This award supports fundamental theoretical research and education involving the fractional quantum Hall effect. The PI will continue his work on composite fermions, electrons bound to an even number of quantized vortices. Most of the qualitative phenomenology of the fractional quantum Hall effect can be understood by neglecting the residual interaction between composite fermions. In recent years, improved experiments have revealed subtle features that go beyond this model. The main goal of this research is to study the effects of interaction between composite fermions to explain existing experimental anomalies and make predictions for future experiments. The PI will also use recently developed techniques to further refine the quantitative accuracy of the theory, which should shed light on several interesting questions, for example, the competition between the Wigner solid and the fractional Hall liquid, and the physics of edge states. Broader impacts of this work include graduate level training of the next generation of condensed matter theorists in the areas of quantum mechanics, many body physics, nanophysics. Students will also learn a wide range of modern numerical techniques, including the Monte Carlo method and gain proficiency in the use of parallel computers. Fundamental research on two-dimensional electron systems has helped drive spectacular improvements in materials quality, especially in GaAs semiconductors.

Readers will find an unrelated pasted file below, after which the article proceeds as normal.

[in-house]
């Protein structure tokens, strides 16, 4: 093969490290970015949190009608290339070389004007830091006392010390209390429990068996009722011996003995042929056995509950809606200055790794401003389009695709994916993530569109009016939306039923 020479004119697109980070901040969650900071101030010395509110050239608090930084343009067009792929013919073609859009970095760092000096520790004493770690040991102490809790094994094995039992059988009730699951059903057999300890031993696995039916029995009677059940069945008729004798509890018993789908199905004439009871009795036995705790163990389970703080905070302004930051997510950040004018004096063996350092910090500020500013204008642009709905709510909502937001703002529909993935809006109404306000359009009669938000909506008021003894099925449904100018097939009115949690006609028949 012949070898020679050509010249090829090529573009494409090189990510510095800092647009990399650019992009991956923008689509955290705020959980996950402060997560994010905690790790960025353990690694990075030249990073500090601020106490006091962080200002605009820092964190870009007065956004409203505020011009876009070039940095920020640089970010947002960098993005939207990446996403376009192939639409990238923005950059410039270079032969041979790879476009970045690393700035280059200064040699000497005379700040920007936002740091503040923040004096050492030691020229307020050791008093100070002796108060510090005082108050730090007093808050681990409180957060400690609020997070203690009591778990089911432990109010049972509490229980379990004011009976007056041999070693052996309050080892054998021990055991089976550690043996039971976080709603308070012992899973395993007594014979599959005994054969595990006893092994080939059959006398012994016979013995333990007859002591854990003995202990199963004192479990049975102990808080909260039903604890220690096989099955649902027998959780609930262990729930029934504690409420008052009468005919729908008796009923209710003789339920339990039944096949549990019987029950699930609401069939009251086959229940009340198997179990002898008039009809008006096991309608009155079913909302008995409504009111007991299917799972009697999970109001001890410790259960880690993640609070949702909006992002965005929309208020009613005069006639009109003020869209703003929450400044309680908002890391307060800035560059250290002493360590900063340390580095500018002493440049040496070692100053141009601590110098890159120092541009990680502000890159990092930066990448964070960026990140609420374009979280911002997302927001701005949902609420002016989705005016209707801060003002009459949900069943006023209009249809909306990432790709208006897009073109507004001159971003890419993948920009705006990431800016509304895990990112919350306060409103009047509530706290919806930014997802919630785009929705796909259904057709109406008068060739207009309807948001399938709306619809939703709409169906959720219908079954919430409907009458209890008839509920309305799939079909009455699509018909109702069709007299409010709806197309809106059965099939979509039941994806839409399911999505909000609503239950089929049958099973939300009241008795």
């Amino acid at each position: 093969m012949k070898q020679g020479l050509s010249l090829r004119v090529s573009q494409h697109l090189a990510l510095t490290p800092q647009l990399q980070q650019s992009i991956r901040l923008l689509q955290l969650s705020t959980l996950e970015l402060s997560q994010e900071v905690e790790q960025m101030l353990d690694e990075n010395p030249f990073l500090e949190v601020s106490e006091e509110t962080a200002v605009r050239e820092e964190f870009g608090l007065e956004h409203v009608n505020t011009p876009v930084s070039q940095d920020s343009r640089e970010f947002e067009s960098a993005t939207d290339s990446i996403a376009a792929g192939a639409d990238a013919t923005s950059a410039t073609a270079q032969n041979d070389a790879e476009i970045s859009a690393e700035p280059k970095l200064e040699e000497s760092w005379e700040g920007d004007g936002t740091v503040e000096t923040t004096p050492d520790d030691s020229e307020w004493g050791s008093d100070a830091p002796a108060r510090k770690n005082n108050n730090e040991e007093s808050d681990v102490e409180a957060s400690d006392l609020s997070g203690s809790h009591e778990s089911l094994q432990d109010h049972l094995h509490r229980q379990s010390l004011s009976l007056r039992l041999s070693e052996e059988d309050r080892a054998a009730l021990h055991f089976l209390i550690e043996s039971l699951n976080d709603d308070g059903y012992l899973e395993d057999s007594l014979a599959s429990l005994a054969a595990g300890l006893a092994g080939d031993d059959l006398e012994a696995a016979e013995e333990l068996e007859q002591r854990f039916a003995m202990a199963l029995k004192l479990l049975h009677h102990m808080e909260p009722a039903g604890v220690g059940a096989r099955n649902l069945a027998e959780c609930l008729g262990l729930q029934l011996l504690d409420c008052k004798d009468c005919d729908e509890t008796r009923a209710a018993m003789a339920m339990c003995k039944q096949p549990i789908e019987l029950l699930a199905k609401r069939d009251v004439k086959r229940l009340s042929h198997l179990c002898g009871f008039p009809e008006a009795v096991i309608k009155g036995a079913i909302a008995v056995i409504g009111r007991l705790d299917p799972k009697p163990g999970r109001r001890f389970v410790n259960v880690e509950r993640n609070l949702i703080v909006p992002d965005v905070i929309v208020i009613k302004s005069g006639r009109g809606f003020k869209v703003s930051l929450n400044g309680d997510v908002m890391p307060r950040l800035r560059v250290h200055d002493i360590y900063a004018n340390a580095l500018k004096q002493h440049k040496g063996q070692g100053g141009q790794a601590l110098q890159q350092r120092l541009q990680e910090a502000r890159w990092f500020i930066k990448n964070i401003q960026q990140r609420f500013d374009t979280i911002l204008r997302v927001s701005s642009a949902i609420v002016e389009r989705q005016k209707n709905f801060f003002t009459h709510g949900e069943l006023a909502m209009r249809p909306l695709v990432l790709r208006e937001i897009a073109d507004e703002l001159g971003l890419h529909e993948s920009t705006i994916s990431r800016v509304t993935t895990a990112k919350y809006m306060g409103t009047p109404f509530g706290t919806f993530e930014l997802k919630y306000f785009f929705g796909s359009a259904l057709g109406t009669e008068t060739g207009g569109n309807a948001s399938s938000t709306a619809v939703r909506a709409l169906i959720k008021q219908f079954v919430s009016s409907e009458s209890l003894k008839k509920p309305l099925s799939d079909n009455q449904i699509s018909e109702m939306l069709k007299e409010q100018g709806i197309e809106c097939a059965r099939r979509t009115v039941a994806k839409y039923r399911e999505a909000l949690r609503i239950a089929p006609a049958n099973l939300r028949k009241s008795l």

A system of many electrons may act in surprising ways that cannot be extrapolated from the knowledge of the behavior of a single particle. Its understanding requires fundamentally new concepts. This award supports fundamental theoretical research and education on one such system, electrons confined to two dimensions at the interface between two semiconductors, cooled to low temperatures and exposed to a strong magnetic field. Electrons in this system exhibit integral and fractional quantum Hall effects, and at the same time provide realizations of subtle quantum mechanical states including Wigner crystals, skyrmions, stripes, and Tomonaga-Luttinger liquids. While progress has been made toward understanding various aspects of the fractional Hall effect, this research focuses on new regimes where many new quantum mechanical states are likely to be discovered and will focus on advancing the theory of composite fermions, electrons bound to an even number of quantized vortices, which currently captures the qualitative features of the fractional quantum Hall regime. Anomalies observed in recent experiments provide motivation for this work.
This award contributes to the education of the next generation of condensed matter theorists in the areas of quantum mechanics, many body physics, and the physics of nanoscale systems. Students will also learn appropriate related numerical techniques, including the Monte Carlo method, and gain proficiency in the use of parallel computers. Fundamental research on two dimensional electrons systems has helped drive spectacular improvements in materials quality, especially in GaAs semiconductors.
|Effective start/end date||2/1/03 → 1/31/07|
- National Science Foundation: $400,000.00